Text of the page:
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Super Normal: ‘Superheroes’ features 7 young actors revealing what heroes do in their down time

SANTA FE, N.M. — You watch them save the day on screen and in comics, but what do superheroes do in their down time?

Santa Fe Performing Arts’ upcoming play imagines the “boredom and ennui” that Marvel and D.C. heroes endure when they’re not saving the world and how not fighting crime can drive some of them crazy.

“You’ve got Batman haranguing dry cleaning attendants, Aquaman trying and failing to convince a woman he’s a convincing superhero, the Hulk filing his taxes, stuff like that,” said director Corbin Albaugh.

The show, “Superheroes,” features seven actors ages 7-12 from the City Different Plays kids’ troupe in a series of vignettes. The short scenes mostly follow Hawkeye, Batman and Storm as they maneuver everyday life, as well as other heroes like Wonder Woman, Spiderman and the Green Lantern.

Jonah Waipa, an 11-year-old from El Dorado, plays Batman and Aquaman. With such a small cast, all of the kids are playing multiple roles. Batman, he says, can’t get out of work mode. The caped vigilante craves the “rush” of defeating villains, said Waipa, so he stops citizens for mundane things like littering.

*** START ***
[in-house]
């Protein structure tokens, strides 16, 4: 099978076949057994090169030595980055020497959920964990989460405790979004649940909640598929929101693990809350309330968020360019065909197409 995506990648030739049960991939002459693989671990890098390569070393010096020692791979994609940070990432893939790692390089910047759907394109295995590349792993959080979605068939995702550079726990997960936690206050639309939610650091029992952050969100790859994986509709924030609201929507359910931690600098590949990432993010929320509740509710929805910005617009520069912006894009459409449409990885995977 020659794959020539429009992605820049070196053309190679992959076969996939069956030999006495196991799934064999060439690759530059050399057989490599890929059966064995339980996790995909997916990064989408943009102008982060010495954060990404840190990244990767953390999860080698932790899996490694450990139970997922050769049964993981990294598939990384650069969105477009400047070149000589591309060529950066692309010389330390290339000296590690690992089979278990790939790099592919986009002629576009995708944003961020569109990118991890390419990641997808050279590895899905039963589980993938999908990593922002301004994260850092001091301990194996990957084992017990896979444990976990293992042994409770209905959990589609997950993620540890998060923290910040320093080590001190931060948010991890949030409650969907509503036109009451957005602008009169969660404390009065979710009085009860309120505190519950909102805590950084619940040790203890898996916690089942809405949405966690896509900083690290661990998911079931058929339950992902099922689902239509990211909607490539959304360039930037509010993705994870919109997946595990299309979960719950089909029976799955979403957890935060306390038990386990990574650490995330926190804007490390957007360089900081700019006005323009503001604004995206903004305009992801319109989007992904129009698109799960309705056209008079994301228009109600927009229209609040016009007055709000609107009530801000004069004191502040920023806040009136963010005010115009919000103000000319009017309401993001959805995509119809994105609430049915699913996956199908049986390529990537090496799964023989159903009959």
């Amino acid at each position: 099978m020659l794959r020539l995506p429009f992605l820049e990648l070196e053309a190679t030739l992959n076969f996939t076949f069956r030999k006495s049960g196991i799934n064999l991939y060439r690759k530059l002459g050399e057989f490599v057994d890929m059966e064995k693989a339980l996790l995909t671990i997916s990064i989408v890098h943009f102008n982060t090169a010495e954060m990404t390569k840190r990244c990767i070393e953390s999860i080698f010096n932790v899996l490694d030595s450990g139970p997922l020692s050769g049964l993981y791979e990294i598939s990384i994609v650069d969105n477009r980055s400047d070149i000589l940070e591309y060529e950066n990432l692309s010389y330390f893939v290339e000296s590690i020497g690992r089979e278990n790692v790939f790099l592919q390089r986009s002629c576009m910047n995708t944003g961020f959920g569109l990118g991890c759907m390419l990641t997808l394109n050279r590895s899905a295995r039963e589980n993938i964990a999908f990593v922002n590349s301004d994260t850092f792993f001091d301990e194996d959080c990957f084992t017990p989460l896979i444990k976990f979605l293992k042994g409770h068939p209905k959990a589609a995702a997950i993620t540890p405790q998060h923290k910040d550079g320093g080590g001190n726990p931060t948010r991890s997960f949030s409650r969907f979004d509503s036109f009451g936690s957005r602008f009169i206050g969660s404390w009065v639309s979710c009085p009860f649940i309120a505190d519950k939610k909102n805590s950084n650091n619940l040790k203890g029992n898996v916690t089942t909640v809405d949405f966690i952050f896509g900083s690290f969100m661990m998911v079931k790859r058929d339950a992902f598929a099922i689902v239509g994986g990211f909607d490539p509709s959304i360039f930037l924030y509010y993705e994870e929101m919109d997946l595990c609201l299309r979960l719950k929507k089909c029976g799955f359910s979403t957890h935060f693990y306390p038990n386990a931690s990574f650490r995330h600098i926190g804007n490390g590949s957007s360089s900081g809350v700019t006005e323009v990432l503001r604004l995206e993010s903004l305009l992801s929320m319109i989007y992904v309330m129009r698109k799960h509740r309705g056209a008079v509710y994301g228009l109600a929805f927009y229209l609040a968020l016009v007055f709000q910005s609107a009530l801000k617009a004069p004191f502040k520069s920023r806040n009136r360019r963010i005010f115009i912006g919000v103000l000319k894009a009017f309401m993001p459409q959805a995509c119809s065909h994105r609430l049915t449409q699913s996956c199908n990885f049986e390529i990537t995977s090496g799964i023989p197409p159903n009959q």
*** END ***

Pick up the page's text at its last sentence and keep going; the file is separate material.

“He never can really stop,” said Waipa. “He’s just Batman always.”

And Hawkeye just has to deal with the frustration of nobody knowing who he is, said Lucas Kovnat, the 11-year-old Santa Fean playing the Avenger and Spiderman. “Everyone thinks he’s Batman,” he said. People on the street only stop Hawkeye to talk about his fellow superheroes and don’t even remember what his powers are. “The fans use him to talk about the other Avengers and express admiration for them,” said Kovnat.

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Albaugh said the play is a venture away from more traditional theater productions for children, like “The Wizard of Oz” or “Alice in Wonderland.” With more contemporary and well-known characters, the challenge is getting the kids to make their roles their own rather than trying to act like what they see in the movies. “One of the things we stressed early on is you’re playing a superhero, find what works for you within that. Don’t just do an impression,” said Albaugh.

The show, he says, mixes what’s in the script with quirky, “absurd” ideas the kids have added.

“You can never predict the things they are going to get fired up about,” said Albaugh. “So when they do, it’s cool to ride that wave.”

Shows will be from today to Sunday, and next Saturday and Sunday at 2 p.m.


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